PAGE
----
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Infant feeding experiences help shape flavor preferences later in life



 
 
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Old April 5th 04, 10:56 AM
nina
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Default Infant feeding experiences help shape flavor preferences later in life

http://www.innovations-report.com/ht...ort-27817.html

First flavors form a lasting impression



Infant feeding experiences help shape flavor preferences later in life

Ever wonder why your child loves to eat macaroni and cheese while her
best friend likes nothing better than a steaming bowl of cauliflower curry?
The answer may lie in part with what they were fed as young infants.
Researchers at the Monell Chemical Senses Center in Philadelphia report that
feeding experiences during the first seven months of life may contribute to
food likes and dislikes.

"This research may help us to understand early factors involved in
human food preferences and diet choice, an area with many important health
implications. We can explore these early influences systematically by
studying infants who are breastfeeding, as well as babies whose parents have
decided to formula-feed," explains study lead author Julie Mennella, PhD.

As part of a research program aimed at understanding the underlying
basis for individual food differences, the Monell researchers compared
flavor preferences of bottle-fed infants raised on two different types of
commercially-available infant formula. One was a standard milk-based
formula. The second formula is called a protein hydrolysate because the
proteins are 'pre-digested' to help babies absorb them more easily. The two
formulas are similar nutritionally but differ markedly with regard to
flavor: milk-based formulas are described as bland and cereal-like, while
hydrolysates taste exceedingly unpleasant to most adults, bitter and sour
with a horrible after-taste.

In the study, reported in the April 2004 issue of Pediatrics, 53
babies were fed one of the two infant formulas for seven months. Starting at
about two weeks of age, one group was fed only the standard formula while a
second group received only the hydrolysate formula. Two additional groups
combined three months of hydrolysate feeding, introduced at different times,
with four months of standard formula. Because infants accept hydrolysate
formulas readily during the first four months of life, all babies were
content regardless of the formula they were fed.

At the end of the exposure period, all infants were given the chance
to feed both types of formula. The babies' behavior and the amount they fed
depended on which formula they had fed during the previous seven months.
Seven-month-old babies who had never fed the hydrolysate formula strongly
rejected it. In contrast, infants accustomed to the formula appeared relaxed
and happy while feeding, and drank more of the hydrolysate formula.

Mennella observes, "It is often difficult for parents to feed these
formulas to their babies because they think it tastes bad. These findings
reveal if the baby feeds this formula by three months of age, the baby
learns to like its taste."

These early influences persist to shape flavor preferences during
childhood - and perhaps longer. In earlier studies from Mennella's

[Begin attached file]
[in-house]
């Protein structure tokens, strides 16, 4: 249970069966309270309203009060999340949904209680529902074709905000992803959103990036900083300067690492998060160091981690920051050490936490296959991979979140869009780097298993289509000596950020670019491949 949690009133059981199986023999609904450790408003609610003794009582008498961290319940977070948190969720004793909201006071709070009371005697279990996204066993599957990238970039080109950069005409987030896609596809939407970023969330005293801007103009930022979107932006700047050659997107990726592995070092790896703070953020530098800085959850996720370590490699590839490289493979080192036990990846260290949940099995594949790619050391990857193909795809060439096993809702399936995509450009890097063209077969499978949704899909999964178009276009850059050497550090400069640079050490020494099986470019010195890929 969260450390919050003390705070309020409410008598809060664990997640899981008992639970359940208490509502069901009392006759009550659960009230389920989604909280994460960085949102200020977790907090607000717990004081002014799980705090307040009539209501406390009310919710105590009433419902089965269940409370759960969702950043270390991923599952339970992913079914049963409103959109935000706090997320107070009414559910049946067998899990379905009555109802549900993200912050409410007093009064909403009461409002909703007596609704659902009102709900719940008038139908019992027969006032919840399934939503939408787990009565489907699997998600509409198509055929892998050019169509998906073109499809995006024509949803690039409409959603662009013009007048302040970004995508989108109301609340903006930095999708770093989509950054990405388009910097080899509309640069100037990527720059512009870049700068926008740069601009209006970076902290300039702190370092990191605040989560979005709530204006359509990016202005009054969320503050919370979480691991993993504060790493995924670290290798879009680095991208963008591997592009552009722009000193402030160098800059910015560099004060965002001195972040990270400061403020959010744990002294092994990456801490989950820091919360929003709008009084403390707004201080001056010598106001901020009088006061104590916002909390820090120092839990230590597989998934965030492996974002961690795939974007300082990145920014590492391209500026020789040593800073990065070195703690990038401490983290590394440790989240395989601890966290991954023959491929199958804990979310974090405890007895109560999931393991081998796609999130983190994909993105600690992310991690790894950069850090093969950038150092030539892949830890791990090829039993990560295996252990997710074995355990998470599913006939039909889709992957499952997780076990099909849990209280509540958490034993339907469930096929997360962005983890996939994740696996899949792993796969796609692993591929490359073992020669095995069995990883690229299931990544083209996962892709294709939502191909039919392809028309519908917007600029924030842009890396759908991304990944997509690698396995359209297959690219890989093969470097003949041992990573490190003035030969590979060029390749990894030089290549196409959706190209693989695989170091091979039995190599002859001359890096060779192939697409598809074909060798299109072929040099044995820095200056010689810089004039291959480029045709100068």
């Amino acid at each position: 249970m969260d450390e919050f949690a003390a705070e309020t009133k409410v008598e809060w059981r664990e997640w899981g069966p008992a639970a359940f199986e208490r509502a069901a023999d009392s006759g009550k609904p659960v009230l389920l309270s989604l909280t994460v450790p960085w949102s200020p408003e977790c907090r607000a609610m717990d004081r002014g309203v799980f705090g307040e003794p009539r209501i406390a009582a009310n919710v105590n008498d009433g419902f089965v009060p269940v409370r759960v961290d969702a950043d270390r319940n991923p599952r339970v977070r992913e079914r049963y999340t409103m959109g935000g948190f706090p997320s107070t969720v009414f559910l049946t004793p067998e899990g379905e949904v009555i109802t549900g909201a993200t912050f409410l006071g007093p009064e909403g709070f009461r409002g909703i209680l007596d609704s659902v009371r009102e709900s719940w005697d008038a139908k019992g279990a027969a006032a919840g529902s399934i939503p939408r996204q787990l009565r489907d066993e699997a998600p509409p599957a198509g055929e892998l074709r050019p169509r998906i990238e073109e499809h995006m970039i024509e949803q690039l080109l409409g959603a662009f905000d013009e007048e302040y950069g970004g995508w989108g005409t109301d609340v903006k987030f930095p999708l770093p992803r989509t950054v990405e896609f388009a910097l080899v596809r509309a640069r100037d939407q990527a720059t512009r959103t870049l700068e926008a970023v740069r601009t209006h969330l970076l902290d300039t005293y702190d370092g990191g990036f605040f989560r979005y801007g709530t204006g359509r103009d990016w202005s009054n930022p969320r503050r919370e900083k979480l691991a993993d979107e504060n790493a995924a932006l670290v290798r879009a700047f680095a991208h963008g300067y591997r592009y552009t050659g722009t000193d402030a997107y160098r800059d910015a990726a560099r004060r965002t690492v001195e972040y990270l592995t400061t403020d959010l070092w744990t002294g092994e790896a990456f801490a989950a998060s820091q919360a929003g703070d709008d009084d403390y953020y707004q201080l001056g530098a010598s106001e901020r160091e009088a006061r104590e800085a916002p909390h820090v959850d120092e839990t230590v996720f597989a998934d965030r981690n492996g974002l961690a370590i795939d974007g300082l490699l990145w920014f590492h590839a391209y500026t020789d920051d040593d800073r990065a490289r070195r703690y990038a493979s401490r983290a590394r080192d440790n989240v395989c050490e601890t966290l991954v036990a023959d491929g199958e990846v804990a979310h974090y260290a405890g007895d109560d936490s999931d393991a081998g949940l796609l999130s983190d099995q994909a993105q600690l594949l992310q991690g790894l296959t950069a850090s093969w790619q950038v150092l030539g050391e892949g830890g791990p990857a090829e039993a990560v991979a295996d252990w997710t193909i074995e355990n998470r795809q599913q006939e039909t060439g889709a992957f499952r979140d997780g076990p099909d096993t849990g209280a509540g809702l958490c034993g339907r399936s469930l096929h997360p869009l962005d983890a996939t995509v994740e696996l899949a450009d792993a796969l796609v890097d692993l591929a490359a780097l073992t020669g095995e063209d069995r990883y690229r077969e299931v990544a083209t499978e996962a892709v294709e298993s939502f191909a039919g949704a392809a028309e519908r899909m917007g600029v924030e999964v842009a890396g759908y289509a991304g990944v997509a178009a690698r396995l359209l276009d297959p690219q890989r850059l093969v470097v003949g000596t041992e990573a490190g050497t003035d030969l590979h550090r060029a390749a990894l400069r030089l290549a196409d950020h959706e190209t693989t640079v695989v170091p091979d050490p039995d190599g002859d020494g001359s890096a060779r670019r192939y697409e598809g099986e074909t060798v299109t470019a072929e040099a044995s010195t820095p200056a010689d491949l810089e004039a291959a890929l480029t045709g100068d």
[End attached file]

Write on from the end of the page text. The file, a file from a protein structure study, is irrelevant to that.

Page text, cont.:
laboratory, 4-to 5-year-old children fed hydrolysates during infancy were
more accepting of sour taste and aroma - sensory qualities associated with
these formulas - than children fed other formulas.

The current findings complement Mennella and co-author Beauchamp's
long-term research program on how breastfeeding infants learn about flavors.
Because breast milk transmits flavors of mothers' diets to nursing babies,
breast-fed babies are exposed to flavor experiences during the nursing
period. The Monell researchers suggest that this natural early flavor
exposure serves to establish flavors of the mother's diet - which will
subsequently be fed to the growing child - as acceptable and preferred.

Mennella comments on some of the implications, "Because we know that
flavor preferences established early in life track into later childhood,
eating habits in the growing child may begin to be established long before
the introduction of solid food."


The Monell Chemical Senses Center is a nonprofit basic research
institute based in Philadelphia, PA. Scientists at the Monell Center conduct
research devoted to understanding the senses of taste, smell, and chemical
irritation: how they function and how they affect our lives, from before
birth through old age. The Center's approach is multidisciplinary.
Scientists from a variety of backgrounds collaborate to address topic areas
in sensation and perception, neuroscience and molecular biology,
environmental and occupational health, nutrition and appetite, health and
well-being, and chemical ecology and communication. For more information
about Monell, visit the Center's web site at www.monell.org or email
inquiries to .

Citation: Julie A. Mennella, Cara E. Griffin, and Gary K. Beauchamp.
Flavor Programming During Infancy. Pediatrics Apr 1, 2004; 113 (4)

Funding: NIH/National Institute of Child Health and Human Development

For additional information contact: Julie Mennella, PhD, Monell
Chemical Senses Center,
, 215.898.9230

Journal copies may be obtained from: American Academy of Pediatrics,
847.434.7084



--
"Whosoever knoweth the power of the dance, dwelleth in God,"
Mevlana Celaleddin Rumi


 




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